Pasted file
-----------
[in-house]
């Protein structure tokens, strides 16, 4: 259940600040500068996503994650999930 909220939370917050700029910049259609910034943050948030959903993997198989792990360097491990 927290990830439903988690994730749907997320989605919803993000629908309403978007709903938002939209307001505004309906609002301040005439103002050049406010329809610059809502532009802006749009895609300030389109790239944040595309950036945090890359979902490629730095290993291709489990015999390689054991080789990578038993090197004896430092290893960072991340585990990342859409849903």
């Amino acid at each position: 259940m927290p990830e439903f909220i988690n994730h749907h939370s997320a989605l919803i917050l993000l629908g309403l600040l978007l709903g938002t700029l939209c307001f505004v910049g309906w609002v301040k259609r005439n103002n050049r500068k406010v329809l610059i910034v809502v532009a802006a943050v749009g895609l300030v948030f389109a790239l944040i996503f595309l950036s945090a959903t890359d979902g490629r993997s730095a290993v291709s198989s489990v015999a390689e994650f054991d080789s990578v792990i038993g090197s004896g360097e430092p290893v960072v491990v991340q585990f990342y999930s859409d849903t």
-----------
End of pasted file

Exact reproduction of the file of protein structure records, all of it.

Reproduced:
[in-house]
């Protein structure tokens, strides 16, 4: 259940600040500068996503994650999930 909220939370917050700029910049259609910034943050948030959903993997198989792990360097491990 927290990830439903988690994730749907997320989605919803993000629908309403978007709903938002939209307001505004309906609002301040005439103002050049406010329809610059809502532009802006749009895609300030389109790239944040595309950036945090890359979902490629730095290993291709489990015999390689054991080789990578038993090197004896430092290893960072991340585990990342859409849903």
């Amino acid at each position: 259940m927290p990830e439903f909220i988690n994730h749907h939370s997320a989605l919803i917050l993000l629908g309403l600040l978007l709903g938002t700029l939209c307001f505004v910049g309906w609002v301040k259609r005439n103002n050049r500068k406010v329809l610059i910034v809502v532009a802006a943050v749009g895609l300030v948030f389109a790239l944040i996503f595309l950036s945090a959903t890359d979902g490629r993997s730095a290993v291709s198989s489990v015999a390689e994650f054991d080789s990578v792990i038993g090197s004896g360097e430092p290893v960072v491990v991340q585990f990342y999930s859409d849903t």